High-level Summary: Processor 0 wants to write to data stored in Processor 1's memory but the data was originally cached by Processors 1 and 2. Thus, Processor 0 gets the sharer ids from Processor 1 (to be more precise, Processor 0 requests a write to Processor 1's data and the response by Processor 1 is the sharer ids of the Processors with the data stored in their local caches) and sends invalidation messages to Processors 1 and 2. When Processor 0 then hears the responses from Processors 1 and 2 (following the invalidation), it means that the write can be safely performed (i.e. cache coherence protocols were followed).


This slide shows how directory based cache systems can be no worse than snooping based systems (in terms of communication cost). In the worst case (a write where all caches share data) we have a a broadcast akin to a snooping based system. However, more often than not, the communication will be a lot less, as in most programs, it will be rare for all caches to hold onto data. (Next slide shows actual data, and the slide after that shows reason why).


Because in most of time the communication is only exists between the neighbors, therefore the number of sharers of a line at the time of a write is usually small.


This slide is really important to connect between the benefits directory cache gives us and the potential optimization we need to do with it. From the graphs, we can observe that only a few processors share the line, which means the communication cost by directory-based cache coherence is largely reduced. However, it causes memory storage overhead at the same time, which introduces some optimizations in memory such as limited pointer scheme in the next few slides.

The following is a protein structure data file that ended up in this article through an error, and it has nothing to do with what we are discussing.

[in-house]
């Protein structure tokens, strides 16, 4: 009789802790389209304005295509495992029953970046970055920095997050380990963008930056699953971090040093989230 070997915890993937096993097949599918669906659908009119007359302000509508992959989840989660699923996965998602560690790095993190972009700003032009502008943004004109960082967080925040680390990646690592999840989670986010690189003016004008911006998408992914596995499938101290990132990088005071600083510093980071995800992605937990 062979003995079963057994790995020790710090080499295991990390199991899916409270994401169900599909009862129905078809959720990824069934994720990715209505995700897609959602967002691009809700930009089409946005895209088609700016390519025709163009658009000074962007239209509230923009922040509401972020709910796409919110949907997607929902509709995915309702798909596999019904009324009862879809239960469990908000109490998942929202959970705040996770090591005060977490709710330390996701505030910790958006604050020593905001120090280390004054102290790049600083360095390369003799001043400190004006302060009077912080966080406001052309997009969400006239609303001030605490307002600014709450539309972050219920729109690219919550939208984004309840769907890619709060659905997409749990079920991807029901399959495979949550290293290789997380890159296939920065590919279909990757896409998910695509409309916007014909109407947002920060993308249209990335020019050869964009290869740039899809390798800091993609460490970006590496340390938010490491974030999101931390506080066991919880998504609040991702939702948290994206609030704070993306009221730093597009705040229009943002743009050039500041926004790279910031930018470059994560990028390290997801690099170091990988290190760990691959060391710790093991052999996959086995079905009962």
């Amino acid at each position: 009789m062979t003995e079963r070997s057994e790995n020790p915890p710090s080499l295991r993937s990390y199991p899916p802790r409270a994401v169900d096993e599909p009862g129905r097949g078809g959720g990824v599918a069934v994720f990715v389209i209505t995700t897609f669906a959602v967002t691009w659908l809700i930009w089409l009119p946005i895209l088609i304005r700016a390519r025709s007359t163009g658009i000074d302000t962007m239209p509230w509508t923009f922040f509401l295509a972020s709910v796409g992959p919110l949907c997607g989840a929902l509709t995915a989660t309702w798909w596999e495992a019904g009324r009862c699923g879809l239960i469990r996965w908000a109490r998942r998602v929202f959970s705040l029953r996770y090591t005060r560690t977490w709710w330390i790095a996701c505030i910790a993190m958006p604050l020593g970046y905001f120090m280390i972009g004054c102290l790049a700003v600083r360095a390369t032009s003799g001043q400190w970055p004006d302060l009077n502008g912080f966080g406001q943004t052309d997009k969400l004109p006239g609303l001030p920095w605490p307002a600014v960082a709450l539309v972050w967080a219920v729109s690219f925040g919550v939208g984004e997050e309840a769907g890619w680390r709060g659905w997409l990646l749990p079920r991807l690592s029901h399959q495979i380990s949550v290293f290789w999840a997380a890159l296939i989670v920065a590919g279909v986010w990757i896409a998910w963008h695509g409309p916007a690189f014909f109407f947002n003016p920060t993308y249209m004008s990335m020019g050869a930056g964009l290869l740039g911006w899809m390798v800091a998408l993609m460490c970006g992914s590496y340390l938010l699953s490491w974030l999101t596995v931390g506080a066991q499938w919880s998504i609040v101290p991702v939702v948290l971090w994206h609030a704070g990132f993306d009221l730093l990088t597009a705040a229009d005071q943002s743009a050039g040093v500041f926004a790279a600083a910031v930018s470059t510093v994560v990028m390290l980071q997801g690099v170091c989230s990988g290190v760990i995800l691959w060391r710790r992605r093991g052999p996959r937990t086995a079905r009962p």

Question: For this system of 64 processors, can you describe an access pattern that would produce a histogram where almost all the writes trigger 63 invalidations?


Would this be the case where all of the processors are writing to the same cache line. The cache line would be a resident in all of the 64 processors. So when we are writing in one processor, we have to invalidate the cache line in all of the other 63 processors.


@akaskr: The answer is a bit more subtle. If all the processors were frequently writing to the same cache line, think about what would happen. Each write would cause all other processors to invalidate. Thus, it's really likely that for each write, only a very small number of other processors (e.g., the last one to write) have the line cached.


I see where my thinking was wrong. So lets say all 64 processors were reading the same line. That means the cache line is a resident of all the 64 processors. Now lets say that one of these processors were to write to a piece of data that is in the same cache line after all 64 processors read the data . Then we would have to send 63 invalidation requests as every other processor would need to drop the data.


Extending @akashr's example, one example could be from assignment 3. "Best Solution" is a piece of data which is read by all the processors all the time. It is written by the processor which finds the best solution, invalidating all other cache lines. Another example could be some iterative algorithm which updates a global parameter in each iteration.


Is high-contention mutex also an example for this?


@chaominy: Not quite. A high contention lock is much like the situation @akaskr first described. If many processors are contending for a line, it is likely that between two writes most processors haven't had the chance to read, so the line is only going to be present in a small number of caches.